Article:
When I say the words “Memorial Day” what kind of words or images do you associate with this national holiday?
- Is it the wreath laying ceremony at Arlington National Cemetery?
- Is it the somber echo of a trumpet playing “taps” at a military funeral?
- Or is Memorial Day simply a day off of work, when you will hit the beach with your friends or go shopping?
We’ve talked before about this growing divide between veterans and civilians in our country. The percentage of Americans who have served in the military seems to be shrinking with every generation. There is a greater number of military kids who are following in the footsteps of their service member parents while fewer Americans know anyone who is a solider, airman, sailor or Marine.
Then you add in Memorial Day, a national holiday to honor all service members that were killed during any war and you feel this division between these 2 communities a little more.
If you watched television commercials this month, you would think that Memorial Day is a day for hosting a barbecue, taking your boat out for the first “unofficial” day of summer and that it’s the best weekend to save money on a new mattress.
The truth is that these typical Memorial Day activities are insensitive to the purpose and meaning of Memorial Day.
The truth is that these activities are insensitive to the grieving Gold Star families.
The truth is that these activities send a message to our children that if you die in service to your country, your sacrifice won’t be remembered.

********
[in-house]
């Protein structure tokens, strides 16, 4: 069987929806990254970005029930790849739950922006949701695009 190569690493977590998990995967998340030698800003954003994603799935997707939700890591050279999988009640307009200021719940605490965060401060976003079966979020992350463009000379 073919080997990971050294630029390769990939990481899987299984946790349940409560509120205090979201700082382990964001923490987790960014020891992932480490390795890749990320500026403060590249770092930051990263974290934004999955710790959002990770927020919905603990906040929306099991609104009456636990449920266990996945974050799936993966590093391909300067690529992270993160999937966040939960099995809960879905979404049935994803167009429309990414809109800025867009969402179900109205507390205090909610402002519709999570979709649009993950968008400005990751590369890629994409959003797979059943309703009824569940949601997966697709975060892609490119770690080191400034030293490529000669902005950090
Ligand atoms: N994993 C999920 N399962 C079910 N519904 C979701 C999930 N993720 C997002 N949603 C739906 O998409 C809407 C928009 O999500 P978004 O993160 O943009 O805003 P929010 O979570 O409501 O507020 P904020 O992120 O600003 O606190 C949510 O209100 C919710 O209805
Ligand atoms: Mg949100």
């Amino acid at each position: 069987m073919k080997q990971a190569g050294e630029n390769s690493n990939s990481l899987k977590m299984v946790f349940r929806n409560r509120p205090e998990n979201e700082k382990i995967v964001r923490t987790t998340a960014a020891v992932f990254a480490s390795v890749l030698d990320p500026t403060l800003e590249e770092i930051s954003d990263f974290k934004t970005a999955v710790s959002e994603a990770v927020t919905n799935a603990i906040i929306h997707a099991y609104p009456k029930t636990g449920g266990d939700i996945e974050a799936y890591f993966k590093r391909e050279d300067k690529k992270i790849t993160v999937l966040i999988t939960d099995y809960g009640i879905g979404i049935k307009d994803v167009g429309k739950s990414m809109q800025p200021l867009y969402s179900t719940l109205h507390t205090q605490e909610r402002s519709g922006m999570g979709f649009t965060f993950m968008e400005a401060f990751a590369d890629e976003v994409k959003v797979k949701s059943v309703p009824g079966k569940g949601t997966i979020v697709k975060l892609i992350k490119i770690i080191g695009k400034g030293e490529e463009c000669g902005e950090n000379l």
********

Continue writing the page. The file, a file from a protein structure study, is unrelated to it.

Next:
But we know that simply isn’t true.
The truth is that our hearts do ache for our Gold Star families. We want to show them love and support in whatever way they need it.
The truth is that even if you haven’t had a friend, neighbor or sibling killed in action, you still want to honor and respect that person’s sacrifice to our country.
I recently saw evidence of that public support for our fallen service members when I read the news articles about the thousands of people who lined the streets of Coronado, Calif., to pay their respects to Charles Keating IV. The 31-year-old Navy SEAL died in a gunbattle with Islamic State fighters on May 3 in Iraq.
The truth is that taking time for a meaningful Memorial Day activity doesn’t take much time at all. All it takes is a bit of effort and planning.
Throughout the years, I have worked to find a Memorial Day ceremony or parade wherever we found ourselves on Memorial Day.
In Okinawa, Japan, my dedication to a meaningful Memorial Day meant attending a service that remembered the Americans who died on that island during World War II.
In Port Hueneme, Calif., my dedication to a meaningful Memorial Day meant attending an early morning ceremony and listening a Navy captain discuss the noble and courageous efforts of today’s sailors in the ongoing conflict in Afghanistan and Iraq.
In Gettysburg, Penn., my dedication to a meaningful Memorial Day meant teaching my daughter to place her hand over her heart when the military color guard marched by us at the beginning of the 145th Memorial Day parade (one of the oldest continuing ceremonies in the country.)
But I must confess that last year I didn’t do any of these things. I was in deployment survival mode and was driving to my parents’ house, eager to start the summer with them. I regret to say that I forgot to remember Memorial Day.
Have you ever forgotten to mark Memorial Day in a meaningful way?
I hope I don’t ever forget it again.
Since then, I’ve learned about the National Moment of Remembrance. The National Moment of Remembrance encourages all “Americans to pause wherever they are at 3 p.m. local time on Memorial Day for a minute of silence to remember and honor those who have died in service to the nation.”
Here’s what the Moment of Remembrance founder Carmella LaSpada says about it
“It’s a way we can all help put the memorial back in Memorial Day.”
A moment to remember.
Now that’s something that all Americans – military or civilian – can do this Memorial Day.